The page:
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QR codes could protect national security

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While quick response codes are best known for their marketing uses, researchers are now seeing new potential for the barcodes.

While the most popular use of QR codes is, by far, in packaging and marketing, to ensure that consumers will be able to obtain the very latest information about a product or brand and its promotions, university researchers have recently revealed that they feel that these barcodes could do a lot more than just sell products.

A team from the University of Connecticut believes that quick response codes could help protect national security.

Bahram Javidi, a Board of Trustees Distinguished Professor, along with his research team, used advanced 3D imaging as well as encryption using exceptionally low light photon counting in order to recreate QR codes into a high-end form of cybersecurity app that can be used for the protection of microchip integrity for computers. The professor and the team published their findings within the IEEE Photonics Journal.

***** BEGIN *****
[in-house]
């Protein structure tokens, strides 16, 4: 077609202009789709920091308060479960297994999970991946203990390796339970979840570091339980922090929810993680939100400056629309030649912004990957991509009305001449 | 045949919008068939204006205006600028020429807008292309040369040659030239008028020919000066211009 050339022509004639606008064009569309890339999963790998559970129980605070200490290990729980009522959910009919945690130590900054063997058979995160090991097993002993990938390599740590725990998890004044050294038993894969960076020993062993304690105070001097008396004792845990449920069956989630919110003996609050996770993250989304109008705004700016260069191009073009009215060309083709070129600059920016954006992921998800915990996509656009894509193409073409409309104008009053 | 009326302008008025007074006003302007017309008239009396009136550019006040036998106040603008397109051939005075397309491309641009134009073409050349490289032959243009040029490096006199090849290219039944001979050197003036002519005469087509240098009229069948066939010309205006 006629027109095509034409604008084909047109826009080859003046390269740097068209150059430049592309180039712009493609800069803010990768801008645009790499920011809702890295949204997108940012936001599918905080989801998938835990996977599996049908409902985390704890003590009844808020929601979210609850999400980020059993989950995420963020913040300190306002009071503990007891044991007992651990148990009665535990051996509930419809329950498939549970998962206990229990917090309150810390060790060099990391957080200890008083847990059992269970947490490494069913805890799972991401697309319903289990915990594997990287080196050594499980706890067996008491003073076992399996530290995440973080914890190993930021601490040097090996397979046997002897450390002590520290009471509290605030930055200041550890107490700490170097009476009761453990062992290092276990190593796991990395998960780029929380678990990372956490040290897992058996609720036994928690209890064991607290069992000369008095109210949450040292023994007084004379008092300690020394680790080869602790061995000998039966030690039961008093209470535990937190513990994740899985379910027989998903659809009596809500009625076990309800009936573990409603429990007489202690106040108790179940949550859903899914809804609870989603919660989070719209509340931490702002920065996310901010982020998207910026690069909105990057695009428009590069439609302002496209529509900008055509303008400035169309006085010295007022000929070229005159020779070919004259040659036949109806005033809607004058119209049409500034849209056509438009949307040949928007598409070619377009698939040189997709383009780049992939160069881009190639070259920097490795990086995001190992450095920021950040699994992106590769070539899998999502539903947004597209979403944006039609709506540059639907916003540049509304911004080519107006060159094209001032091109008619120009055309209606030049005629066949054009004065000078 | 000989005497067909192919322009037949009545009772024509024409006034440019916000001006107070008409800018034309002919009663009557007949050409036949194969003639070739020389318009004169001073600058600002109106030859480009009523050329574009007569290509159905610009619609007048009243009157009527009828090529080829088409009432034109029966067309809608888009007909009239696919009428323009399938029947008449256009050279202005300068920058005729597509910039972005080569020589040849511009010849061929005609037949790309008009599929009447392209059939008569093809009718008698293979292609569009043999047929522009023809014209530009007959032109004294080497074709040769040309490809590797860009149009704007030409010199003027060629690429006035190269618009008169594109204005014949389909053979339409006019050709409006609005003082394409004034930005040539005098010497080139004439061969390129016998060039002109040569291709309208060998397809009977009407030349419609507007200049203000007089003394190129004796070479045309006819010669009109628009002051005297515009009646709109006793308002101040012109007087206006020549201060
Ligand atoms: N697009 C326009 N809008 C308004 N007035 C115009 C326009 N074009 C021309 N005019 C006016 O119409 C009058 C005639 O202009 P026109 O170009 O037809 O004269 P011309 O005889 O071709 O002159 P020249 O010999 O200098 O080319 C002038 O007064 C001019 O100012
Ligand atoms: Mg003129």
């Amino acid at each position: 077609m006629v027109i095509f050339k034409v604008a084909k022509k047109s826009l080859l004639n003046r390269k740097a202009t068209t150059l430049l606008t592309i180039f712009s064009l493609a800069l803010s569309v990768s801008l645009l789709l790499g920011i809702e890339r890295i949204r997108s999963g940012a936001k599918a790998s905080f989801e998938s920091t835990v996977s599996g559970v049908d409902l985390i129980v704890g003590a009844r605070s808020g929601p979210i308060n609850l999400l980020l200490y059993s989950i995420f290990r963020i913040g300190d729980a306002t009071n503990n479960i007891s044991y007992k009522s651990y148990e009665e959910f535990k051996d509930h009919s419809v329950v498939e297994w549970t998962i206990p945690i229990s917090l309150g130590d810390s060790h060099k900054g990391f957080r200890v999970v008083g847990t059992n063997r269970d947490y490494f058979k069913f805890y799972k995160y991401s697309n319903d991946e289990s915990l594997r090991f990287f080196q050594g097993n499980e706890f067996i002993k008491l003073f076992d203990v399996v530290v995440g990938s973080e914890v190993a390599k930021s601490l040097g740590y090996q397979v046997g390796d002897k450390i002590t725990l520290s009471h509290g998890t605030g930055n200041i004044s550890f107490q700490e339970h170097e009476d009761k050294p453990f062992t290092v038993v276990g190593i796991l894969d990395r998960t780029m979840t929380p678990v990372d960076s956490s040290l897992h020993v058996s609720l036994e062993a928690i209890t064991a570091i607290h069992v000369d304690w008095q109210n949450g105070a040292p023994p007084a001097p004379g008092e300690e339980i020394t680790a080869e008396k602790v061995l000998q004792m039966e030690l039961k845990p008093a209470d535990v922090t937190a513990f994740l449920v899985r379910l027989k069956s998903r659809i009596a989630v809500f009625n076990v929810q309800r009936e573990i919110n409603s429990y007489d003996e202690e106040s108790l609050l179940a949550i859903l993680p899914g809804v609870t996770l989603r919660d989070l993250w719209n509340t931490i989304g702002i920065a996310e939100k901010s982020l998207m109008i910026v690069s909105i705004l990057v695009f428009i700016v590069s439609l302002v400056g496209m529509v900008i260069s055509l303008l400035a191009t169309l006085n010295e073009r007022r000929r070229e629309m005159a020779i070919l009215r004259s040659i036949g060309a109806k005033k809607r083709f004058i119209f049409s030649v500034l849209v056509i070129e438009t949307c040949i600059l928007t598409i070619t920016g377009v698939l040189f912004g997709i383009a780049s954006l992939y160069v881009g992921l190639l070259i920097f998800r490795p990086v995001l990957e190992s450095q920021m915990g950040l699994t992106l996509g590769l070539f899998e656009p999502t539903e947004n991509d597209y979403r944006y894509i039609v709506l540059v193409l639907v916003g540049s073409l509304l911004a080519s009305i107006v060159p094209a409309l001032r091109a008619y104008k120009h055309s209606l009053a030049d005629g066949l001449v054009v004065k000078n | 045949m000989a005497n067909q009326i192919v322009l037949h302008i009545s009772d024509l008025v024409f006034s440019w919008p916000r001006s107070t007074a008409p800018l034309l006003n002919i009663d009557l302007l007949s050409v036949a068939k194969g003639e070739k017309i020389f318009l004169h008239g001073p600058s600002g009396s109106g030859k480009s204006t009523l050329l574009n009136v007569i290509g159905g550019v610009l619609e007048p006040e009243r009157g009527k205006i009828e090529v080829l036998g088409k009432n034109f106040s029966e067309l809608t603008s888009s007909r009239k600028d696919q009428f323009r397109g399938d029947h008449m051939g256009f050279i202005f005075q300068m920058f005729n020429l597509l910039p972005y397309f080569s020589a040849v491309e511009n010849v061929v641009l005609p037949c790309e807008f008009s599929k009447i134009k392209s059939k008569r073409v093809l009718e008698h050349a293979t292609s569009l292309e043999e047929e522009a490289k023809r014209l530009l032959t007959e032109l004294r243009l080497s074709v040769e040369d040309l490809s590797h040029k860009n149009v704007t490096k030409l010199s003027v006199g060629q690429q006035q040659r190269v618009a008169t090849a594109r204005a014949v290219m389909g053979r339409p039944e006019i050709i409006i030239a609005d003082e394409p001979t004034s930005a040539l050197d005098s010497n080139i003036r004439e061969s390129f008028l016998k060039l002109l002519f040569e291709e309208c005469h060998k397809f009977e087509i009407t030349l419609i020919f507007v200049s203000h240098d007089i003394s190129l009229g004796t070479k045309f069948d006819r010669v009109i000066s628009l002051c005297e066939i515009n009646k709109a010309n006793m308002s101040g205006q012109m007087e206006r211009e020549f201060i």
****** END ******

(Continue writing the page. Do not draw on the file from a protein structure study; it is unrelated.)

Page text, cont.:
The researchers believe that using QR codes in this way makes them exceptionally difficult to replicate.

QR Codes SecurityAccording to Javidi, “An optical code or QR code can be manufactured in such a way that it is very difficult to duplicate.” The team is a part of the Center for Hardware Assurance, Security, and Engineering (CHASE) at the University of Connecticut’s School of Engineering. Javidi added that “if you have the right keys, not only can you authenticate the chip, but you can also learn detailed information about the chip and what its specifications are. And, that is important to the person using it.”

Microchips or integrated circuits that have been recycled or corrupted have been adding a considerable risk to the international supply chain for electronics. Faulty or used computer chips may not be much of a concern when it comes to generating weak cellular phone reception or the occasional issue with a personal computer crash. However, that type of issue is highly problematic when hacked or counterfeit chips make their way into the U.S. military, for example.

Therefore, by adding these difficult to copy QR codes that are only a few microns or millimeters in size, it would make it possible for chips to be verified as authentic or potentially hacked.

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